Kim Jong-un: Half-brother’s final moments after assassination exposed in new TV clip

CCTV captures Kim Jong-nam before his death in 2017

Kim Jong-nam died after having the deadly VX nerve agent spread over his face and eyes four years ago. Two women, Doan Thi Huong and Siti Aisyah, were arrested in connection with his killing at Kuala Lumpur International Airport, in Malaysia. Charges were dropped against Ms Aisyah and later, Ms Huong pleaded guilty to a lesser offence. 

The death of Kim Jong-nam shocked the world due to the deadly chemical weapon being used in such a public place.

North Korea’s leader Kim Jong-un is widely thought to have been behind the killing – a claim the state’s media has denied. 

Kim Jong-nam was the eldest son of the nation’s former ruler, Kim Jong-il, and should have been the leader’s successor.

Kim Jong-un, who is the son of Kim Jong-il’s second wife Ko Yong-hui, usurped his brother and took over as ruler of North Korea in 2011.

His half-brother’s claim to power was marred when he was caught travelling under a fake passport to Disneyland, in Tokyo. 

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The arrest brought shame to the North Korean regime due to their vehement rejection of Western propaganda and ideals. 

Kim Jong-nam lived in exile after the incident and was a CIA informant according to The Washington Post – a claim the former US President Donald Trump denied in 2019.

The assassination of Kim Jong-nam in 2017 occurred while he tried to travel from Malaysia to his new home in Singapore.

New documentary ASSASSINS, which is available to stream online from today, alleged that he died after visiting a CIA contact. 

Security footage, obtained by filmmaker Ryan White, showed Kim Jong-nam’s final moments were revealed. 

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Journalist Hadi Azmi recalled that Kim Jong-nam walked into the Malaysian airport’s terminal entrance at around 9am.

Mr Azmi said: “He was just alone, no one was with him.”

The 45-year-old, who wore a grey suit jacket, blue shirt and blue jeans, walked past security and to a terminal where he could print out his flight details.

Mr Azmi said: “Right behind the column there was one woman waiting for him – this is Siti Aisyah, the woman in a light gray suit.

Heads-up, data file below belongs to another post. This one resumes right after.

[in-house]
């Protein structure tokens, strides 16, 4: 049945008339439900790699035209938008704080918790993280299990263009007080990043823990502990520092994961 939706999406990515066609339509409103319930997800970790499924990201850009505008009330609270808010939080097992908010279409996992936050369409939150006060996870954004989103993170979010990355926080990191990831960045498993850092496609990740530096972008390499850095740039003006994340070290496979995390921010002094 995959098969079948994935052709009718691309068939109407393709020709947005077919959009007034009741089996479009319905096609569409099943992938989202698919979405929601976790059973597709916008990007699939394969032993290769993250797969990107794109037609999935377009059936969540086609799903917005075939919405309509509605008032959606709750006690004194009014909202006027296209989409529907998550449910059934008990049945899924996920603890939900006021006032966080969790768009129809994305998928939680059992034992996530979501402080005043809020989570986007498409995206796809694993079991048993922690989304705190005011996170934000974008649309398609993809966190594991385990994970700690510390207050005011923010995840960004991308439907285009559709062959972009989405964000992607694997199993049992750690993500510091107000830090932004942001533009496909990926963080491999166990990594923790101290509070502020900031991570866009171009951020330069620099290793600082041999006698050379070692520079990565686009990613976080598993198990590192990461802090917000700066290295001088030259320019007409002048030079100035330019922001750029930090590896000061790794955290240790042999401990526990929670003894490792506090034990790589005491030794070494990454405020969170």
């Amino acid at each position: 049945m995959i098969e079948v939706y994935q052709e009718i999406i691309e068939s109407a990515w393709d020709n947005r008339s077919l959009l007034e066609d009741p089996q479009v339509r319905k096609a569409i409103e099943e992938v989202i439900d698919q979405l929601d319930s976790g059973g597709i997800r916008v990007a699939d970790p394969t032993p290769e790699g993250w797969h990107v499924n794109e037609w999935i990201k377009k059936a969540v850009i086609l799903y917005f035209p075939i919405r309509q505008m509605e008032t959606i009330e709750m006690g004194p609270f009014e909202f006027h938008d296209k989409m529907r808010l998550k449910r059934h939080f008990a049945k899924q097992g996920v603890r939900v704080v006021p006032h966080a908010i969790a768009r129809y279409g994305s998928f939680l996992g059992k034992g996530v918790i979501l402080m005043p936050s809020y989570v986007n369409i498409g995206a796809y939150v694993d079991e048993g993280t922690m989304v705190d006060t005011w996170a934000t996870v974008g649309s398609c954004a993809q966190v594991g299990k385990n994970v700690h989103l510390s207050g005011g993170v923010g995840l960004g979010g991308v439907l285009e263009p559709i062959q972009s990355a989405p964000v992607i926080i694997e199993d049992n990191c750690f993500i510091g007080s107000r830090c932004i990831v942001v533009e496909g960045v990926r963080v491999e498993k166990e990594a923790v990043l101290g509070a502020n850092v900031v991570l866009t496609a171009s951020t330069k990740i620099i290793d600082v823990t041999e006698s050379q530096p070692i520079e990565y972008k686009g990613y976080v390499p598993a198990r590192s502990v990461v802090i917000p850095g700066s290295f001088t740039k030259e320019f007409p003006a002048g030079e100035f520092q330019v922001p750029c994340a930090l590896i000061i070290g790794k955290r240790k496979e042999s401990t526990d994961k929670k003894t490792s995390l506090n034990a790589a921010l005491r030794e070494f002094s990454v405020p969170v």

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“From that way, Doan Thi Huong was coming towards him, she was wearing a white t-shirt that said, ‘LOL’.

“So he was supposed to print-out his boarding pass but before he was able to do that Kim Jong-nam was jumped by Siti Aisyah and Doan [Thi Huong].

“They allegedly smeared the VX chemical onto his face. The women ran away.”

Footage showed them race behind Kim Jong-nam with what they claimed was “baby lotion” in their hands and smeared it over the North Korean’s eyes.

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Clearly in distress, Kim Jong-nam raced over to a group of police officers and desperately waved his hands in the air as he pleaded for help.

Mr Azmi continued: “You can see that Kim Jong-nam was clearly making this gesture to police officers that these two women came up to smear his face with a chemical.

“From there the police officers escorted Kim Jong-nam towards the clinic, you can see that he is starting to limp like he has already been affected by something. 

“He was given medical attention but within an hour he was dead.” chose not to publish a photograph of Kim Jong-nam slumped dead in the medical bay’s armchair. 

Other footage also shows the deceased being wheeled out of the airport on a gurney as paramedics tried to revive him. 

The documentary explores the difficulties faced by the women charged with Kim Jong-nam’s death. 

They claimed to have been part of an online prank show and had recorded multiple clips, which they believed were being used for Japanese TV.

Ms Huong and Ms Aisyah had been paid to carry out the practical jokes on unknowing members of the public and some actors.

They both pleaded not guilty after being charged with murder in 2017, an offence that carries the death penalty in Malaysia. 

In March 2019, the charge against Ms Aisyah was dismissed after pressure from the Indonesian government, where she was born.  

One month later, Ms Huong’s murder charge was also dropped and she pleaded guilty to “voluntarily causing hurt by dangerous weapons or means”.

In May 2019, she was released after her three-year-and-four-month sentence was reduced by a third – meaning she had already served her full sentence. 

Many have blamed Kim Jong-un’s regime since the death of Kim Jong-nam – and the documentary highlighted the alleged involvement of six other men. 

Three of whom were present at the airport on the day of the alleged assassination and the majority were from North Korea.

No further charges have been brought in response to the killing of Kim Jong-nam.

ASSASSINS is available to stream on Dogwoof On Demand, which is available here, and other digital platforms sites.

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